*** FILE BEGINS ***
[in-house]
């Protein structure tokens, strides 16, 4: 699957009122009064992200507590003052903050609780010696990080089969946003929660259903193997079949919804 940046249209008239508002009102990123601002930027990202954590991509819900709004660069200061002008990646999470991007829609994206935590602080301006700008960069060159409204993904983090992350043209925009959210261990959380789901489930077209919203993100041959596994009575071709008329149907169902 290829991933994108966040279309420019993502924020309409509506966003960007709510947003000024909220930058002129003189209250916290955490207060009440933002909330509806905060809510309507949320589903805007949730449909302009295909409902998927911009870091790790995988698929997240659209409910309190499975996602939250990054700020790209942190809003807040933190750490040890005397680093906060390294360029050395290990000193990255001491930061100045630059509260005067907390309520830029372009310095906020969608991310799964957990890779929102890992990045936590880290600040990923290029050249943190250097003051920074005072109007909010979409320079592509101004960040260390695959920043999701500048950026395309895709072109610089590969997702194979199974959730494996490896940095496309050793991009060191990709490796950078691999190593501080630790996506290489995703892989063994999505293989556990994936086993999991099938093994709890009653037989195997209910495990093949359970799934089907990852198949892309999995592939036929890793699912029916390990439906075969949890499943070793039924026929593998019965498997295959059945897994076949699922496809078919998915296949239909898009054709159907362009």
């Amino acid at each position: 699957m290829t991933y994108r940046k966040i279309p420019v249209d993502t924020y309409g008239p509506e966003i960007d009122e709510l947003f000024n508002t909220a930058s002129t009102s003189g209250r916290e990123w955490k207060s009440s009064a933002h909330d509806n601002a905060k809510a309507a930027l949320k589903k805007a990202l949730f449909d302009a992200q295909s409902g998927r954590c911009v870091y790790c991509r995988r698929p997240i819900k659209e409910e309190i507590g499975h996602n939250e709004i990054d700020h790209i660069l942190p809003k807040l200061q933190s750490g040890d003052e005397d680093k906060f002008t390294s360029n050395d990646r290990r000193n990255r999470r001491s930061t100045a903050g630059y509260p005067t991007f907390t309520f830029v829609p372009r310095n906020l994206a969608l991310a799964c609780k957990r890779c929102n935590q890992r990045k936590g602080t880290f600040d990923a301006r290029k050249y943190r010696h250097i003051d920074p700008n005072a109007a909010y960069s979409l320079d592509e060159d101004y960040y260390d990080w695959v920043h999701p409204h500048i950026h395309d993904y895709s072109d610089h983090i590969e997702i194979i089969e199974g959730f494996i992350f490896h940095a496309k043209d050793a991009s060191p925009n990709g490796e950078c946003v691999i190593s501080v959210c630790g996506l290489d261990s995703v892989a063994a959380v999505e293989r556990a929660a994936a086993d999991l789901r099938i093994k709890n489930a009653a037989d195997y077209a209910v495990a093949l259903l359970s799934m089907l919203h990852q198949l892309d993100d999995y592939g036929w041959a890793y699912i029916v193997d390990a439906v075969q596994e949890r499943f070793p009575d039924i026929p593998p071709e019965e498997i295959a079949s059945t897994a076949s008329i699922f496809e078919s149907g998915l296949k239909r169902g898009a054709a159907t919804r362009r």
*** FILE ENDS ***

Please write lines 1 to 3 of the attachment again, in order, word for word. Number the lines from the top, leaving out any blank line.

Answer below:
[in-house]
């Protein structure tokens, strides 16, 4: 699957009122009064992200507590003052903050609780010696990080089969946003929660259903193997079949919804 940046249209008239508002009102990123601002930027990202954590991509819900709004660069200061002008990646999470991007829609994206935590602080301006700008960069060159409204993904983090992350043209925009959210261990959380789901489930077209919203993100041959596994009575071709008329149907169902 290829991933994108966040279309420019993502924020309409509506966003960007709510947003000024909220930058002129003189209250916290955490207060009440933002909330509806905060809510309507949320589903805007949730449909302009295909409902998927911009870091790790995988698929997240659209409910309190499975996602939250990054700020790209942190809003807040933190750490040890005397680093906060390294360029050395290990000193990255001491930061100045630059509260005067907390309520830029372009310095906020969608991310799964957990890779929102890992990045936590880290600040990923290029050249943190250097003051920074005072109007909010979409320079592509101004960040260390695959920043999701500048950026395309895709072109610089590969997702194979199974959730494996490896940095496309050793991009060191990709490796950078691999190593501080630790996506290489995703892989063994999505293989556990994936086993999991099938093994709890009653037989195997209910495990093949359970799934089907990852198949892309999995592939036929890793699912029916390990439906075969949890499943070793039924026929593998019965498997295959059945897994076949699922496809078919998915296949239909898009054709159907362009």
């Amino acid at each position: 699957m290829t991933y994108r940046k966040i279309p420019v249209d993502t924020y309409g008239p509506e966003i960007d009122e709510l947003f000024n508002t909220a930058s002129t009102s003189g209250r916290e990123w955490k207060s009440s009064a933002h909330d509806n601002a905060k809510a309507a930027l949320k589903k805007a990202l949730f449909d302009a992200q295909s409902g998927r954590c911009v870091y790790c991509r995988r698929p997240i819900k659209e409910e309190i507590g499975h996602n939250e709004i990054d700020h790209i660069l942190p809003k807040l200061q933190s750490g040890d003052e005397d680093k906060f002008t390294s360029n050395d990646r290990r000193n990255r999470r001491s930061t100045a903050g630059y509260p005067t991007f907390t309520f830029v829609p372009r310095n906020l994206a969608l991310a799964c609780k957990r890779c929102n935590q890992r990045k936590g602080t880290f600040d990923a301006r290029k050249y943190r010696h250097i003051d920074p700008n005072a109007a909010y960069s979409l320079d592509e060159d101004y960040y260390d990080w695959v920043h999701p409204h500048i950026h395309d993904y895709s072109d610089h983090i590969e997702i194979i089969e199974g959730f494996i992350f490896h940095a496309k043209d050793a991009s060191p925009n990709g490796e950078c946003v691999i190593s501080v959210c630790g996506l290489d261990s995703v892989a063994a959380v999505e293989r556990a929660a994936a086993d999991l789901r099938i093994k709890n489930a009653a037989d195997y077209a209910v495990a093949l259903l359970s799934m089907l919203h990852q198949l892309d993100d999995y592939g036929w041959a890793y699912i029916v193997d390990a439906v075969q596994e949890r499943f070793p009575d039924i026929p593998p071709e019965e498997i295959a079949s059945t897994a076949s008329i699922f496809e078919s149907g998915l296949k239909r169902g898009a054709a159907t919804r362009r």